The annual pilgrimage to Tory Hill was held on Sunday afternoon. With weather conditions being very good overhead many people from all the locality made their way to the summit for Fraughan Sunday. People have been celebrating the event for thousands of years. and come here without fail on the second Sunday in July
Each year there are always new people to join in the time honoured tradition who have never been up Tory Hill before and this year was no different.
With many recalling their most recent visit, or indeed their childhood memories of climbing the hill, which is just some small few feet short of mountain status they recall being there with their families as young people, and now with families of their own and this is testament to the appeal of Tory Hill.
Families and generations of families and individuals arrived to walk the path to the summit this year, as in other years. In recent years a roadway was put in place to facilitate forestry works and for vehicular use, however many walk the spiral roadway that goes around Tory Hill, having the chat and enjoying other peoples’ company along the way. With fantastic of views, obvious landmarks stand out like the new motorway, the Suir bridge (Cat Flap), the Metal Man and the church spire in ramore, Loftus Hall, the Saltee Islands off Kilmore Quay, the church in Ramsgrange, Co. Wexford, Mount Leinster, Slieve Coillte and of course there’s always the giant’s chair to sit in, which never ceases to amaze the young and the not so young.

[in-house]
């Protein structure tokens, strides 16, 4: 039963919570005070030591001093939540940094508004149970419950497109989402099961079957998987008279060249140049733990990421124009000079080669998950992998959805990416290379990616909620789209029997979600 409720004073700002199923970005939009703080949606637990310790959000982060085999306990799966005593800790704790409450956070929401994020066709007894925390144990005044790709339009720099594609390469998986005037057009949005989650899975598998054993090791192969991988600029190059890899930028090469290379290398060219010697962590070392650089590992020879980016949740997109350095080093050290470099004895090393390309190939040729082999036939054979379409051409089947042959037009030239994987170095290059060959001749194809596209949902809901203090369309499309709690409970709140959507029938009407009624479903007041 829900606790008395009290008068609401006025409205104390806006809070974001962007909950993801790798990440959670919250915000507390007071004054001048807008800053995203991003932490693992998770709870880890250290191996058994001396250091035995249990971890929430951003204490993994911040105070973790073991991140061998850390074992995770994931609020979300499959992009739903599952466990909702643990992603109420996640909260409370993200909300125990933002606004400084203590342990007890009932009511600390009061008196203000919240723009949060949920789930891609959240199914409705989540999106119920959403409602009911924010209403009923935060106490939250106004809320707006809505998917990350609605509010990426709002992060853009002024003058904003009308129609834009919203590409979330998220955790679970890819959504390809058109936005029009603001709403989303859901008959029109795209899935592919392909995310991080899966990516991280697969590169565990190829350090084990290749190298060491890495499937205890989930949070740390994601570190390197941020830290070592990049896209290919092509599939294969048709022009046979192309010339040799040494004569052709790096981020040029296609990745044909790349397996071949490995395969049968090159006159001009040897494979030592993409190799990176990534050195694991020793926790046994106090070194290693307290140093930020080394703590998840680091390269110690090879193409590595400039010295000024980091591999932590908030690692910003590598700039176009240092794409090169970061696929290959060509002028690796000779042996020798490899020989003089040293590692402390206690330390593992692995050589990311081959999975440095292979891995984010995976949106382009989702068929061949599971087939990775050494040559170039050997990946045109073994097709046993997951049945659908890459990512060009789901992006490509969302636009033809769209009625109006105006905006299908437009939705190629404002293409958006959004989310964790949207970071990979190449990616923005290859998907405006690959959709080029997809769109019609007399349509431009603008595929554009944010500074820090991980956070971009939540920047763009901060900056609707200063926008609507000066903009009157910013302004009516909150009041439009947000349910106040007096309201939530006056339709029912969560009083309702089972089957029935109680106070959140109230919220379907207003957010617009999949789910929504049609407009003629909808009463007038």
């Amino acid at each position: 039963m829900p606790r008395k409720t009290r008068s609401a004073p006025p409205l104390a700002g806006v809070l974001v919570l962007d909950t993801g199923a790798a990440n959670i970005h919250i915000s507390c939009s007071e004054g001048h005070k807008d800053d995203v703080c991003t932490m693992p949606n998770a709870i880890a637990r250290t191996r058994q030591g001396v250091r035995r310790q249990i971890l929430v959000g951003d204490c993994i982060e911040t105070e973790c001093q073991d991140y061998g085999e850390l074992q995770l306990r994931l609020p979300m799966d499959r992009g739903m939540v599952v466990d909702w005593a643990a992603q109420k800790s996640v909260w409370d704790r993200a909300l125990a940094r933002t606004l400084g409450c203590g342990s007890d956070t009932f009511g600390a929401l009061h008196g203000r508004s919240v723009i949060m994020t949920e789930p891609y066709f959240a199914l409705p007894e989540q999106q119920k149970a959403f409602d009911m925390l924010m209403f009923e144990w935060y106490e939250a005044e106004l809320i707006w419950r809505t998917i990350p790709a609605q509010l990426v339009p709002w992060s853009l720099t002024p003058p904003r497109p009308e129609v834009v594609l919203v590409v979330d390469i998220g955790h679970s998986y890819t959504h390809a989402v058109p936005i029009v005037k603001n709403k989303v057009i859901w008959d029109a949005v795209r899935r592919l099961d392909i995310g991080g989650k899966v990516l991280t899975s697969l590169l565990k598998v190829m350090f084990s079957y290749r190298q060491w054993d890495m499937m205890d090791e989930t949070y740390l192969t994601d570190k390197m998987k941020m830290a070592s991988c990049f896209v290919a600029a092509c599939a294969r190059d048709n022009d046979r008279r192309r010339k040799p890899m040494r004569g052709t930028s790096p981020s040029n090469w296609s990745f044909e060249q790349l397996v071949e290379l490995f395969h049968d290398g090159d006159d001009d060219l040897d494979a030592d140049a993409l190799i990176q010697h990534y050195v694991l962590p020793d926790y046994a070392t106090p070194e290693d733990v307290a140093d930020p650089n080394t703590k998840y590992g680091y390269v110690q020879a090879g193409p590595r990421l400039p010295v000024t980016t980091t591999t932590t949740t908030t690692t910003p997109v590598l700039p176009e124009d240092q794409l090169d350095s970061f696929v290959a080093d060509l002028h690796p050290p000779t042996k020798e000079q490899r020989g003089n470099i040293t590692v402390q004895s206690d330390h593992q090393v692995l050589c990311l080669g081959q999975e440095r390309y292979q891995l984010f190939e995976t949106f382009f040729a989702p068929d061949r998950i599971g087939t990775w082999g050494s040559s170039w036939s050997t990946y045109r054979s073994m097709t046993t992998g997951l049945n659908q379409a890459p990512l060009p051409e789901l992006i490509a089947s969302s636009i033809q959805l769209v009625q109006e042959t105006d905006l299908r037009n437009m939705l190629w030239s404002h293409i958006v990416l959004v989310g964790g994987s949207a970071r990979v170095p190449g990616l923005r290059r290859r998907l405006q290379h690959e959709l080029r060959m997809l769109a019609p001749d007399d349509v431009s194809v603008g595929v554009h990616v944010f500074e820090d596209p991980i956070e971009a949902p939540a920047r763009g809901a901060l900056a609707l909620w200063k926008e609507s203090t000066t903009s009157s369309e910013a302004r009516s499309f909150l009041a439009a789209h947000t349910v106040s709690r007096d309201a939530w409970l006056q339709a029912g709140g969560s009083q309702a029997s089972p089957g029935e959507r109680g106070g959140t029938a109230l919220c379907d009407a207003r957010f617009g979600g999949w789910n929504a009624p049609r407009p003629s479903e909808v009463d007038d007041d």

Located on a very severe rock face, it is not for the faint hearted with no footing to offer below its location, however its appeal abides. There is also the myth, or legend that survives, that a neigbouring piece of ground once belonged to Tory Hill which was ripped off the hill and cast aside. While they may be myths or legend, their mystique holds peoples’ attention over the years. While last Sunday is in itself a special day, there is nothing stopping you, your family or group of friends from walking up Tory Hill. From the base it takes approximately 45 minutes and you can approach it from the Farnogue road or via the Ballinakill road from Mullinavat.
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